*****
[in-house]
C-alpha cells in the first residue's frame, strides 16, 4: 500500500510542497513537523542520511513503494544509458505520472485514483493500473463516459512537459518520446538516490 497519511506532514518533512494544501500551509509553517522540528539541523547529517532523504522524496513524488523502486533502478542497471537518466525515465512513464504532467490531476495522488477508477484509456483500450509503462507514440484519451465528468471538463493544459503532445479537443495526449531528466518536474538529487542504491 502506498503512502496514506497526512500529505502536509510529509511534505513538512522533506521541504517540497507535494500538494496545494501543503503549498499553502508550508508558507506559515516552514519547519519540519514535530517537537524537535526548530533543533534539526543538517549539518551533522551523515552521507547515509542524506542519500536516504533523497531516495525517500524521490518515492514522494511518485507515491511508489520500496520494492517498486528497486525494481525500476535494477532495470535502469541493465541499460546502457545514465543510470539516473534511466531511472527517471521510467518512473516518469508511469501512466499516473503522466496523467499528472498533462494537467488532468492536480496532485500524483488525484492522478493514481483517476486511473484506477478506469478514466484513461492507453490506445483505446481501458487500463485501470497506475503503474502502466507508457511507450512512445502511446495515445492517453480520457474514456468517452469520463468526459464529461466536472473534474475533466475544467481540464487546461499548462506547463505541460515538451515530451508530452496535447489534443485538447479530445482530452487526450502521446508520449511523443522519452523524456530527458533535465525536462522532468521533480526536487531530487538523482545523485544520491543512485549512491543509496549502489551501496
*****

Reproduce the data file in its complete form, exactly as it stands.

[in-house]
C-alpha cells in the first residue's frame, strides 16, 4: 500500500510542497513537523542520511513503494544509458505520472485514483493500473463516459512537459518520446538516490 497519511506532514518533512494544501500551509509553517522540528539541523547529517532523504522524496513524488523502486533502478542497471537518466525515465512513464504532467490531476495522488477508477484509456483500450509503462507514440484519451465528468471538463493544459503532445479537443495526449531528466518536474538529487542504491 502506498503512502496514506497526512500529505502536509510529509511534505513538512522533506521541504517540497507535494500538494496545494501543503503549498499553502508550508508558507506559515516552514519547519519540519514535530517537537524537535526548530533543533534539526543538517549539518551533522551523515552521507547515509542524506542519500536516504533523497531516495525517500524521490518515492514522494511518485507515491511508489520500496520494492517498486528497486525494481525500476535494477532495470535502469541493465541499460546502457545514465543510470539516473534511466531511472527517471521510467518512473516518469508511469501512466499516473503522466496523467499528472498533462494537467488532468492536480496532485500524483488525484492522478493514481483517476486511473484506477478506469478514466484513461492507453490506445483505446481501458487500463485501470497506475503503474502502466507508457511507450512512445502511446495515445492517453480520457474514456468517452469520463468526459464529461466536472473534474475533466475544467481540464487546461499548462506547463505541460515538451515530451508530452496535447489534443485538447479530445482530452487526450502521446508520449511523443522519452523524456530527458533535465525536462522532468521533480526536487531530487538523482545523485544520491543512485549512491543509496549502489551501496